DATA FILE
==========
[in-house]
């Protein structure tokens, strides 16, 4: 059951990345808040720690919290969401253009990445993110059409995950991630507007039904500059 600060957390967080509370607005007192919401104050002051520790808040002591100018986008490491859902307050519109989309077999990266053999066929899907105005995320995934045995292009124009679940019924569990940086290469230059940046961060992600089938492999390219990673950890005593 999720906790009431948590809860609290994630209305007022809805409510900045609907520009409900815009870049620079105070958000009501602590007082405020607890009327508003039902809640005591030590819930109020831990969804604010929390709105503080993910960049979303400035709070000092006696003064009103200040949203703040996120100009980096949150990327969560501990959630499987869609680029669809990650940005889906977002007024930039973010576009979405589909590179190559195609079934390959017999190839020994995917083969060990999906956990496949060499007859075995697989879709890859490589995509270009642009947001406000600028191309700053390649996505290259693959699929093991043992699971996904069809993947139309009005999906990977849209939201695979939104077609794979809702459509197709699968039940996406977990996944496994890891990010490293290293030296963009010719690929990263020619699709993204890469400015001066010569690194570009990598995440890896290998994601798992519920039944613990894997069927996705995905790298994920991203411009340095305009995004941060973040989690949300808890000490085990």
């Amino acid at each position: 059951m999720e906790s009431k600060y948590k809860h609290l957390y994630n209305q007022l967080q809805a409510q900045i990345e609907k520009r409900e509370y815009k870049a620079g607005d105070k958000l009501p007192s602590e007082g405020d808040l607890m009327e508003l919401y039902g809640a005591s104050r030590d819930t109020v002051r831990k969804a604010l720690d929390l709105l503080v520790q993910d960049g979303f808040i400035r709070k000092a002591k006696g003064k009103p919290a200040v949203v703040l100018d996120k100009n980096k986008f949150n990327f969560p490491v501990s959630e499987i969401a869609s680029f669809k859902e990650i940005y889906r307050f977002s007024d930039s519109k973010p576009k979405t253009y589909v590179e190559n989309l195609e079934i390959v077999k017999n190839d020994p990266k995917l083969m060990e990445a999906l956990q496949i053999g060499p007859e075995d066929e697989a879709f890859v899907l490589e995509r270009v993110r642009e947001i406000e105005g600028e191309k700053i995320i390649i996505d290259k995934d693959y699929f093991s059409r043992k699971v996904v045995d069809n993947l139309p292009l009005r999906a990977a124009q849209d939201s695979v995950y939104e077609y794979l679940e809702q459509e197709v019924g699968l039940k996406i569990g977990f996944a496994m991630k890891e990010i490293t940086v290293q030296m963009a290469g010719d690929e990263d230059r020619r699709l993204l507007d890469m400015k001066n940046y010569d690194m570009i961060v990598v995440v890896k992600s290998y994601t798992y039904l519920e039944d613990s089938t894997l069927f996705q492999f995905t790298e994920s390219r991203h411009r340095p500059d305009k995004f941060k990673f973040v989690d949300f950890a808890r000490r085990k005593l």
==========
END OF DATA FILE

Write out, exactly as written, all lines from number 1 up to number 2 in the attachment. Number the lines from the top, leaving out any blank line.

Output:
[in-house]
């Protein structure tokens, strides 16, 4: 059951990345808040720690919290969401253009990445993110059409995950991630507007039904500059 600060957390967080509370607005007192919401104050002051520790808040002591100018986008490491859902307050519109989309077999990266053999066929899907105005995320995934045995292009124009679940019924569990940086290469230059940046961060992600089938492999390219990673950890005593 999720906790009431948590809860609290994630209305007022809805409510900045609907520009409900815009870049620079105070958000009501602590007082405020607890009327508003039902809640005591030590819930109020831990969804604010929390709105503080993910960049979303400035709070000092006696003064009103200040949203703040996120100009980096949150990327969560501990959630499987869609680029669809990650940005889906977002007024930039973010576009979405589909590179190559195609079934390959017999190839020994995917083969060990999906956990496949060499007859075995697989879709890859490589995509270009642009947001406000600028191309700053390649996505290259693959699929093991043992699971996904069809993947139309009005999906990977849209939201695979939104077609794979809702459509197709699968039940996406977990996944496994890891990010490293290293030296963009010719690929990263020619699709993204890469400015001066010569690194570009990598995440890896290998994601798992519920039944613990894997069927996705995905790298994920991203411009340095305009995004941060973040989690949300808890000490085990």